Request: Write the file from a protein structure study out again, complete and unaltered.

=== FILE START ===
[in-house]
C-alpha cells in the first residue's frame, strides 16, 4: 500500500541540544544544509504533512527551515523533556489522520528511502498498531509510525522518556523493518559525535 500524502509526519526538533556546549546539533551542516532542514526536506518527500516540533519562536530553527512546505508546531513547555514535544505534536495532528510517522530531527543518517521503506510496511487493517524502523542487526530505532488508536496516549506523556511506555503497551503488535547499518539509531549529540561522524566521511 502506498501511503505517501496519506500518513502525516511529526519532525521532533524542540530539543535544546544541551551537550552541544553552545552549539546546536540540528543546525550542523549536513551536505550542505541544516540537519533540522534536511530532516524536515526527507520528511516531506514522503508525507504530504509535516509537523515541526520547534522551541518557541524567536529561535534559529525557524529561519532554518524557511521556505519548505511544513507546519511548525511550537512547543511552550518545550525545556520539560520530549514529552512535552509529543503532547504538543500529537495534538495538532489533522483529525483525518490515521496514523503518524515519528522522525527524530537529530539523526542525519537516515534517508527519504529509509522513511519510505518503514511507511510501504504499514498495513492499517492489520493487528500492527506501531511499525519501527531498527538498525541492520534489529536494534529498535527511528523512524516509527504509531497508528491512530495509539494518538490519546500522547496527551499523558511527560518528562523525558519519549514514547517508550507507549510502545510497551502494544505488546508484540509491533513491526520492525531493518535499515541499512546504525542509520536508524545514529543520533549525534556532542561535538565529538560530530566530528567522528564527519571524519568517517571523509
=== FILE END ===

[in-house]
C-alpha cells in the first residue's frame, strides 16, 4: 500500500541540544544544509504533512527551515523533556489522520528511502498498531509510525522518556523493518559525535 500524502509526519526538533556546549546539533551542516532542514526536506518527500516540533519562536530553527512546505508546531513547555514535544505534536495532528510517522530531527543518517521503506510496511487493517524502523542487526530505532488508536496516549506523556511506555503497551503488535547499518539509531549529540561522524566521511 502506498501511503505517501496519506500518513502525516511529526519532525521532533524542540530539543535544546544541551551537550552541544553552545552549539546546536540540528543546525550542523549536513551536505550542505541544516540537519533540522534536511530532516524536515526527507520528511516531506514522503508525507504530504509535516509537523515541526520547534522551541518557541524567536529561535534559529525557524529561519532554518524557511521556505519548505511544513507546519511548525511550537512547543511552550518545550525545556520539560520530549514529552512535552509529543503532547504538543500529537495534538495538532489533522483529525483525518490515521496514523503518524515519528522522525527524530537529530539523526542525519537516515534517508527519504529509509522513511519510505518503514511507511510501504504499514498495513492499517492489520493487528500492527506501531511499525519501527531498527538498525541492520534489529536494534529498535527511528523512524516509527504509531497508528491512530495509539494518538490519546500522547496527551499523558511527560518528562523525558519519549514514547517508550507507549510502545510497551502494544505488546508484540509491533513491526520492525531493518535499515541499512546504525542509520536508524545514529543520533549525534556532542561535538565529538560530530566530528567522528564527519571524519568517517571523509